How could you reliably get the worst results imaginable if you wanted to prevent infection in a hospital, help patients take care of their own health, get all shifts in a plant to agree on new hours, or launch a new product? What strategies and behaviors would it take to produce the most absolutely wretched outcome? And how many of these things are actually being done right now? The questions can have pretty funny answers, but the laughter that follows can lead to productive new questions and thoughtful discussion. Imagining the worst opens up new thoughts on how those destructive practices can be stopped so that the most valued goals and deepest purposes can be achieved.
Heretical thinking to design the worst possible system allows creative destruction, and that makes space for positive innovation. The exercise is called TRIZ, and it’s one of a growing number of Liberating Structures (LS) that members of small and large groups can use to make radical changes in the way they interact and work together. In their new website LiberatingStructures.com, Henri Lipmanowicz and Keith McCandless present an exhaustive explanation of this extraordinary collection of practices and processes they and other scholars and practitioners have developed over years of work with organizations. They tell how each structure works and how different structures can be used together. They present stories from the field illustrating how people in different professions, working on different issues, have used LS to overcome obstacles and find solutions to seemingly intractable problems.
Lipmanowicz is former president of Merck International and Japan and a co-founder of Plexus Institute. His current passion is developing LS and disseminating them across all five continents. McCandless is a founding partner of the Social Invention Group who is skilled in business management, organizational development, complexity science, and graphic facilitation, all with an improvisational twist.
You can learn how Liberating Structures have been used in health care, education, leadership and innovation in organization in the US, the UK, Canada, Europe and South America. Liberating Structures are easy to learn and easy to use, and the new website takes visitors on a provocative and enjoyable learning adventure. There is edgy and surprising material here in stories, frequently asked questions, and assorted videos. Have you come across "wicked questions?” Here’s an example: How is it that evidence-based practice relies on practice-based evidence-making for generating scientific insights? Complexity scholar Brenda Zimmerman describes a wicked question as one that contains paradox, challenges sacred cows, and can serve to dislodge self-fulfilling prophesies. It’s the kind of question that exposes assumptions and lets us see the thought patterns that may have escaped our notice, and this LS website provides examples of how wicked questions can be used.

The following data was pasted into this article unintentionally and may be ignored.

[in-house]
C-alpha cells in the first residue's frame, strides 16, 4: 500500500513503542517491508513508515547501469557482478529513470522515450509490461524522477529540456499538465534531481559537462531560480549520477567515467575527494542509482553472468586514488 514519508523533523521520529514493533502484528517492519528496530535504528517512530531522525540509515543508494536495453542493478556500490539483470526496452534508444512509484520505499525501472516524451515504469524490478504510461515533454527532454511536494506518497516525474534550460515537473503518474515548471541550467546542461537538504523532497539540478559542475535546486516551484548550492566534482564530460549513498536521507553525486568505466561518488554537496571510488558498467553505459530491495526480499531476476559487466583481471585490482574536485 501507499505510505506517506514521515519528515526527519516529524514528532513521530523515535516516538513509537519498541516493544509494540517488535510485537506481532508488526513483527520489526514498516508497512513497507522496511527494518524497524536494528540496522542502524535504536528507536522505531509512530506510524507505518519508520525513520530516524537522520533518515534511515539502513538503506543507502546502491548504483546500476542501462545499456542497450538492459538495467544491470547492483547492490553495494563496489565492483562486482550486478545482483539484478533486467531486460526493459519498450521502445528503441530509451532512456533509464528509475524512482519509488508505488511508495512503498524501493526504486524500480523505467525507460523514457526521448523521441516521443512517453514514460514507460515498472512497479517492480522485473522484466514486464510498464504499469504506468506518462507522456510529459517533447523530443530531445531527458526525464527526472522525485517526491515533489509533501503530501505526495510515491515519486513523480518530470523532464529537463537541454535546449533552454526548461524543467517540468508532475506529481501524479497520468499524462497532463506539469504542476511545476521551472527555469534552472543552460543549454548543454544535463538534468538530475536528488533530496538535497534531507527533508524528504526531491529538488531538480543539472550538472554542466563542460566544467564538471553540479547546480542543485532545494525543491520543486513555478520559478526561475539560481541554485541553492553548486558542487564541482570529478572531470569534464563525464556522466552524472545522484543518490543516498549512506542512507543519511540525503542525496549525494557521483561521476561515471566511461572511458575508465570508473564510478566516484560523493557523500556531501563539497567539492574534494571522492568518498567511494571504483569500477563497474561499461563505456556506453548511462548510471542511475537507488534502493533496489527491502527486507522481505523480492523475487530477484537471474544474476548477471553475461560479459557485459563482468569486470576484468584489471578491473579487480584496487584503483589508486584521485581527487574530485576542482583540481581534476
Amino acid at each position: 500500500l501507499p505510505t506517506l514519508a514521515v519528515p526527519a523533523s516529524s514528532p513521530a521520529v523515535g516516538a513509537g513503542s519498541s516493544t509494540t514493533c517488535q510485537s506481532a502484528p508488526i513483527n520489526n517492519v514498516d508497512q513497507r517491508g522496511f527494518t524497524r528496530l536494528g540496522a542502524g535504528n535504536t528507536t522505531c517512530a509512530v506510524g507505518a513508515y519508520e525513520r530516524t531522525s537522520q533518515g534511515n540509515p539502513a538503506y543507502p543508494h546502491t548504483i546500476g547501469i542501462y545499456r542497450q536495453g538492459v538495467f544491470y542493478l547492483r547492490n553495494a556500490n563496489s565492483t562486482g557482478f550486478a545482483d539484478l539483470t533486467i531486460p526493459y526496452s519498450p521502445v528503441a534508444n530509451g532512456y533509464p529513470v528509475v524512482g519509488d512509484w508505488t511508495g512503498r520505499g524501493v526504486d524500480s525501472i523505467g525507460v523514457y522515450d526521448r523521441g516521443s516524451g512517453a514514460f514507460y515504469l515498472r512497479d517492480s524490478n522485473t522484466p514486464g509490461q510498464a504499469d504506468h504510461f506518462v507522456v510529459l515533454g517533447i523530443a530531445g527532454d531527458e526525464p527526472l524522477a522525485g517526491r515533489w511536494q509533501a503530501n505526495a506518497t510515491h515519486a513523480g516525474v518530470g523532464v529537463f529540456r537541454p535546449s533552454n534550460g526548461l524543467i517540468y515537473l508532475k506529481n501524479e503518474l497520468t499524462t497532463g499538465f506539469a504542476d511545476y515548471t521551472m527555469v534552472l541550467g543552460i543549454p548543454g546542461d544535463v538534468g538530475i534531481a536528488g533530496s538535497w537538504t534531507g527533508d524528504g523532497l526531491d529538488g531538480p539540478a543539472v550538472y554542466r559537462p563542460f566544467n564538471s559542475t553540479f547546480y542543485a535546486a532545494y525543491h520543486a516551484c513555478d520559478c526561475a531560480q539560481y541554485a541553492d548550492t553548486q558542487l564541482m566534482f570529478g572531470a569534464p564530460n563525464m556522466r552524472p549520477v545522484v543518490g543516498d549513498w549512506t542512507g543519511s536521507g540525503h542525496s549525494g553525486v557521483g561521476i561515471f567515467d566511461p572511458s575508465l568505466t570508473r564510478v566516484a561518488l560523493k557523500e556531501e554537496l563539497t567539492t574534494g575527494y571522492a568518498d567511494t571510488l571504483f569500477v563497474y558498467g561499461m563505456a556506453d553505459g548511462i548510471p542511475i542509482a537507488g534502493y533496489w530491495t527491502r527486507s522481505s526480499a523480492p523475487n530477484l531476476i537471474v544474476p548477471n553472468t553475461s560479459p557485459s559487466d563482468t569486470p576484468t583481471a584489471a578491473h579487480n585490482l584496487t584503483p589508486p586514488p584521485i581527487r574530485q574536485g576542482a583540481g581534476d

Want to know about Helping Heuristics, the 15% solution, or Improv Prototyping? Go to the Liberating Structure home page, scroll down, and you’ll find a chart with icons for 33 Liberating Structures. Click on any one that piques your interest, and you maybe surprised how simple processes can be used to probe complex issues and prompt new action to address them. Whether you’re a newcomer to complexity science, or experienced with its applications, this website has engaging and thought provoking content as well as the opportunity to ask questions and contribute your responses to blog posts. Click LiberatingStructures.com and enjoy!